13 January 2015

Periodic Table

Christmas is over. I know this because I have eaten the last chocolate in the house. Chocolate has been so ubiquitous this season, I feel it deserves its own periodic table. Restricted to solid or liquid form as yet, the variations might be broadly sorted into:

Dark, amongst which can be found the original C(1) dark chocolate, as well as B(27) Belgian dark, Sd(28) Swiss dark, Di(40) diabetic chocolate, and Pu(52) a pure, sugar-free type used only in cooking.

Milk, including M(2) common milk chocolate, Ms(6), made with semi-skimmed milk, Mf(7) made with full-fat milk, Bm(12) Belgian milk, and so on. 

White: Cannot strictly be considered 'real' chocolate as it contains no cocoa solids, but is made using cocoa butter, milk solids and sugar. The variations here are largely in the proportions of the constituent ingredients. Su(35), for instance, consists of over 80% sugar, while Ww(59) is 'whiter than white', with a very high proportion of milk derivatives.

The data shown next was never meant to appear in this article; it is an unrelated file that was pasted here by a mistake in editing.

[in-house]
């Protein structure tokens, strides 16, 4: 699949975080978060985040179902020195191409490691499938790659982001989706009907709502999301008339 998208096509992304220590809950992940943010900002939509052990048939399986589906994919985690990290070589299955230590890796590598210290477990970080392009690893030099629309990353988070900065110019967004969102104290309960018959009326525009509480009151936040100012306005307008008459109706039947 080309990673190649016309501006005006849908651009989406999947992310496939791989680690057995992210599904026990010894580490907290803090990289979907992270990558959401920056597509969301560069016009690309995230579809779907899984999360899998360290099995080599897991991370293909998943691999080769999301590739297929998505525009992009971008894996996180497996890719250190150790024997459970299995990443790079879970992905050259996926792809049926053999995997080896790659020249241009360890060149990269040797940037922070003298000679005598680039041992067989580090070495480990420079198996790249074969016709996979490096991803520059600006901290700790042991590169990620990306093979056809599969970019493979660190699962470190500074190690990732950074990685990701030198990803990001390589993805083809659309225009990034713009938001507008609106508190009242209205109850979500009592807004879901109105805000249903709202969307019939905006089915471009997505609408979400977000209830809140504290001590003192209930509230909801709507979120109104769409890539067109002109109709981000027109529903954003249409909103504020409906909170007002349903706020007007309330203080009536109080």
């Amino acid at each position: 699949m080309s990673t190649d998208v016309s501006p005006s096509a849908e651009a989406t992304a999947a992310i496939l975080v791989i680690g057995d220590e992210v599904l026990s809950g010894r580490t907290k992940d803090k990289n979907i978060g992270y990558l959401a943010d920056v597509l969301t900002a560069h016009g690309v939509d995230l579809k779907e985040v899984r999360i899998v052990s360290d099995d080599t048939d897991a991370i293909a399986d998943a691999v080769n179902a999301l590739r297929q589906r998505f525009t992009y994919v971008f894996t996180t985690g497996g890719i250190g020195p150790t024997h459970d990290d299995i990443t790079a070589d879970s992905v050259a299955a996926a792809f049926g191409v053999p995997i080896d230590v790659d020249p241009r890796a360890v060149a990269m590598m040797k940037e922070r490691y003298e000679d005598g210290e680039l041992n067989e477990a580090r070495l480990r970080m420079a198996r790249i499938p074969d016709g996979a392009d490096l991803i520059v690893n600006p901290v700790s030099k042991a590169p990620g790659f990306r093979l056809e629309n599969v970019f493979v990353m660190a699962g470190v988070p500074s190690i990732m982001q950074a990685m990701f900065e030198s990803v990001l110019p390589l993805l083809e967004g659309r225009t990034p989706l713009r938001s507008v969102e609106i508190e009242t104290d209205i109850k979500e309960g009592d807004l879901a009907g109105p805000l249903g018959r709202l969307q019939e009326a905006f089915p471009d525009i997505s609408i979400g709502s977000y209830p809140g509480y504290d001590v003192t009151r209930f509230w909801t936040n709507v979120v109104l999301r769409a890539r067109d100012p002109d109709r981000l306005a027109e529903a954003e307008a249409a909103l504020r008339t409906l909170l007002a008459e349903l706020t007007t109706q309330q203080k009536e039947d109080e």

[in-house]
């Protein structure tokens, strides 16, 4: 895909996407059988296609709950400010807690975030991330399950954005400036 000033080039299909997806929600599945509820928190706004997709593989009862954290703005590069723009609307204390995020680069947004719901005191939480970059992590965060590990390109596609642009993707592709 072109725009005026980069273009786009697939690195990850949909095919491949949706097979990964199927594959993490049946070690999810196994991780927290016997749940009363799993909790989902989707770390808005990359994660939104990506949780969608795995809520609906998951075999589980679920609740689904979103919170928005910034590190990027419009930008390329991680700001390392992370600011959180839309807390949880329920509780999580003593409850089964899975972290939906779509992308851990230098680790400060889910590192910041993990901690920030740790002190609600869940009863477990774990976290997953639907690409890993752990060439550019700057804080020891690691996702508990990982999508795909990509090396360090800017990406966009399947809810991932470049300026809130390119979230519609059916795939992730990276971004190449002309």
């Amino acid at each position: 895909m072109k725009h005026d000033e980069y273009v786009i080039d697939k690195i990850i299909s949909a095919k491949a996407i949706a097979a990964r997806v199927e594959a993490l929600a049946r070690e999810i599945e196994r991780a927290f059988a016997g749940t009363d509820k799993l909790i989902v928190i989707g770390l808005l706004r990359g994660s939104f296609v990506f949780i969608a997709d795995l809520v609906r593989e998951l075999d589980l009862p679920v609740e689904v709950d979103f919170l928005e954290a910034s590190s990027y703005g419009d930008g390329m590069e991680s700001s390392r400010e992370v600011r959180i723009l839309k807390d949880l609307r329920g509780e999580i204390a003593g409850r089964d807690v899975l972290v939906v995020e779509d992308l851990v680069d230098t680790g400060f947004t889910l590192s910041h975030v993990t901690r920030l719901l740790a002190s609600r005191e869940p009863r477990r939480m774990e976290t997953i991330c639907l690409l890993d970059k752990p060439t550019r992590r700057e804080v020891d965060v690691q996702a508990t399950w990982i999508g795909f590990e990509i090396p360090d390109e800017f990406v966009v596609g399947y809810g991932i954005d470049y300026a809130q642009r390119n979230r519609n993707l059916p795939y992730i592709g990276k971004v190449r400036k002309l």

Corrupted: All of the above chocolates, dark, milk and white, are often 'contaminated' with flavourings, fillings and additions, leading to a great many modifications, such as: Gi(46) ginger, Cg(29) cognac, Ki(42) kirsch, Bu(61) bubbles, Ca(45) caramel, Mn(17) mint, Or(18) orange, Fn(48) fruit-and-nut, Pr(32) praline, and so on. In fact, the table can be considered to be almost infinitely expandable.

Lastly, the 'Heavy' chocolates, which are theoretically possible, but which are as yet undiscovered. Au(63) and Ag(64) chocolate made with gold and silver,  M(69) marijuana, Mu(72) music, and V(68) vinegar all fall within this category. Never say never.